Big Hero 6 Review: Superheroes Return to Animation

Photo Credit:http://screenrant.com/big-hero-6-trailer-disney-marvel/

Big Hero 6 represents what many fanboys feared would become of the bigger Marvel superheroes when Disney bought out the company several years ago. The “disnification” of such beloved heroes is a warranted concern, but when it’s a rag-tag group of quirky, C-list heroes, it is actually a lot of fun.

Never shying away from its superheroic roots or the type of material we have come to expect from Disney Animation, Big Hero 6 is a blend that won’t anger fans and give parents a more family-friendly superhero movie to take their kids too. Granted, that’s an odd thing to say, given that superheroes originated as children’s idols. But as the fans aged, we started to see things like Superman and General Zod decimating an entire city only for the hero to straight up murder the villain in Man of Steel.

There’s none of that here, though this little animated film has no problem dealing with some dark material. Hiro Hamada (Ryan Potter) is a 14-year old genius following the footsteps of his older brother Tadashi (Daniel Henney). He wants to get accepted into his brother’s university, where the students build robots and hyper futuristic bicycles. To impress Professor Callaghan (James Cromwell) with hopes of getting accepted, Hiro develops nanorobot technology that can be controlled with his mind. But after he gets a chance to show it off, the professor and his brother are killed in an explosion. In line with most superheroes, this tragic incident causes his to suit up his brother’s robot Baymax (Scott Adsit), as well as his classmates, and start fighting crime.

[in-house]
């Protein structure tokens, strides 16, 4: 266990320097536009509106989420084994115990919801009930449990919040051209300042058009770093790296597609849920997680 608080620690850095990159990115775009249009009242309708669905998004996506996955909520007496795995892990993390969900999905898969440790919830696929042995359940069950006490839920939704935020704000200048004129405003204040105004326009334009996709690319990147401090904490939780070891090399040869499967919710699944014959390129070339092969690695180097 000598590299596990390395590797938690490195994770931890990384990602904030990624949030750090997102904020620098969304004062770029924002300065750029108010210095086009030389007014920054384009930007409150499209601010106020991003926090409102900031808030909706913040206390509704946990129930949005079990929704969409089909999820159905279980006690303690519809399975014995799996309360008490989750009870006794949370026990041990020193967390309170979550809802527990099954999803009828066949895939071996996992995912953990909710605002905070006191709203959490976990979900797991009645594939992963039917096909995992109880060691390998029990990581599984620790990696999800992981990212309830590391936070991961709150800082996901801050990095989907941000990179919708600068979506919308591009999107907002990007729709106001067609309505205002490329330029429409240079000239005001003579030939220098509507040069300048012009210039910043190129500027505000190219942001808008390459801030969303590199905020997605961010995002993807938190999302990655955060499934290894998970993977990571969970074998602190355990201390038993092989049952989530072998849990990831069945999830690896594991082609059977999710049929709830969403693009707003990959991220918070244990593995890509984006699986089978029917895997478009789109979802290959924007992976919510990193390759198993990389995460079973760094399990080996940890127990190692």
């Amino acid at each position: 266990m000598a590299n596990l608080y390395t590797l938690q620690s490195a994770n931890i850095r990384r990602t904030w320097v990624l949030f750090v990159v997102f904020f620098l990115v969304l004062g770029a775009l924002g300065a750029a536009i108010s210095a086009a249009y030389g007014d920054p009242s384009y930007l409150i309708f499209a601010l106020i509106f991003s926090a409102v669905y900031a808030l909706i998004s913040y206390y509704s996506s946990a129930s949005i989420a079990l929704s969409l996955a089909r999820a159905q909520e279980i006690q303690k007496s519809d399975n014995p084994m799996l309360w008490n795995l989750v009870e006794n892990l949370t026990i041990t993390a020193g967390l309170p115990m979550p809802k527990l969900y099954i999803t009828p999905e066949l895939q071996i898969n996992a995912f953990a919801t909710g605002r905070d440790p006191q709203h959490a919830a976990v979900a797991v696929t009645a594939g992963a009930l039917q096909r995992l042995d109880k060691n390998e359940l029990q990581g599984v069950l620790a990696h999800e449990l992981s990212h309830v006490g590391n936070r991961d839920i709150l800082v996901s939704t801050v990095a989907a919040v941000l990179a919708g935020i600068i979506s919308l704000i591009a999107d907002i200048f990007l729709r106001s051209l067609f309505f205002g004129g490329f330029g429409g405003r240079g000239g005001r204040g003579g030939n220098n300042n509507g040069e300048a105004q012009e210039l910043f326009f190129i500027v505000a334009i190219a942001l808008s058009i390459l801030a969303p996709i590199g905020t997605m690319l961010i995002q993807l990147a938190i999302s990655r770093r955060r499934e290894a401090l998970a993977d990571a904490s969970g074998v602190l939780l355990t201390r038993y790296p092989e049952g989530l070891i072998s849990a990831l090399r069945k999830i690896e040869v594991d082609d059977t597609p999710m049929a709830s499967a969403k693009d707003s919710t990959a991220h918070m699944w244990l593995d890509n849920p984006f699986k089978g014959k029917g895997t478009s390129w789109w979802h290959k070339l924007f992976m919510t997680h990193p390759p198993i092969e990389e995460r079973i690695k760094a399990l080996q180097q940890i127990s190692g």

Some members of the team get the short end of the stick character development wise, but Hiro lends the movie its heart, while Baymax lends it its humor. But while Big Hero 6 has a solid story and a few great characters, especially its villain, it doesn’t do enough to try and be different from its live-action counterparts. The animation, which is stunning by the way, isn’t enough to make a fairly formulaic narrative feel fresh again.

What we’re left with is a routine origin story. But this narrative arc still works despite being unoriginal. That’s how so many different superheroes have made it to the big screen, with their sequels giving the writers for freedom to do something different. That’s my hope for Big Hero 6, a bigger and better sequel that makes good use of the solidly laid groundwork done here. That film could be The Dark Knight for kids. Grade: B

By Matt Dougherty

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